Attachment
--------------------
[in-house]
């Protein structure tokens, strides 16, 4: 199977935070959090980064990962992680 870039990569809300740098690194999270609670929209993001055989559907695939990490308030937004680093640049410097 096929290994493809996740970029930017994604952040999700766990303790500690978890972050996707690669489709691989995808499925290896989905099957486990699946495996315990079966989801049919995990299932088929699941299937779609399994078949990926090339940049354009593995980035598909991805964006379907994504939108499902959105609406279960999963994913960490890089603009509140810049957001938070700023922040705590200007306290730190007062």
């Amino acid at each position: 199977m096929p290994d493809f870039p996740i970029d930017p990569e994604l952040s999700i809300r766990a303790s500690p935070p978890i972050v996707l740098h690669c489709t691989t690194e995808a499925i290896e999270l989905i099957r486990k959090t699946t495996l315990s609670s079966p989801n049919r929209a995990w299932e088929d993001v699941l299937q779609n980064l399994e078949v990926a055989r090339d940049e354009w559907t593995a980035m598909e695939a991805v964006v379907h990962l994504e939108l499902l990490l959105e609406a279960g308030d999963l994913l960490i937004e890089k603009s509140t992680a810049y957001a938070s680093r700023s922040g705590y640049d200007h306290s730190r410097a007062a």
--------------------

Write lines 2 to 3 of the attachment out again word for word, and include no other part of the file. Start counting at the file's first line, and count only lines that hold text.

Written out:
């Protein structure tokens, strides 16, 4: 199977935070959090980064990962992680 870039990569809300740098690194999270609670929209993001055989559907695939990490308030937004680093640049410097 096929290994493809996740970029930017994604952040999700766990303790500690978890972050996707690669489709691989995808499925290896989905099957486990699946495996315990079966989801049919995990299932088929699941299937779609399994078949990926090339940049354009593995980035598909991805964006379907994504939108499902959105609406279960999963994913960490890089603009509140810049957001938070700023922040705590200007306290730190007062």
């Amino acid at each position: 199977m096929p290994d493809f870039p996740i970029d930017p990569e994604l952040s999700i809300r766990a303790s500690p935070p978890i972050v996707l740098h690669c489709t691989t690194e995808a499925i290896e999270l989905i099957r486990k959090t699946t495996l315990s609670s079966p989801n049919r929209a995990w299932e088929d993001v699941l299937q779609n980064l399994e078949v990926a055989r090339d940049e354009w559907t593995a980035m598909e695939a991805v964006v379907h990962l994504e939108l499902l990490l959105e609406a279960g308030d999963l994913l960490i937004e890089k603009s509140t992680a810049y957001a938070s680093r700023s922040g705590y640049d200007h306290s730190r410097a007062a």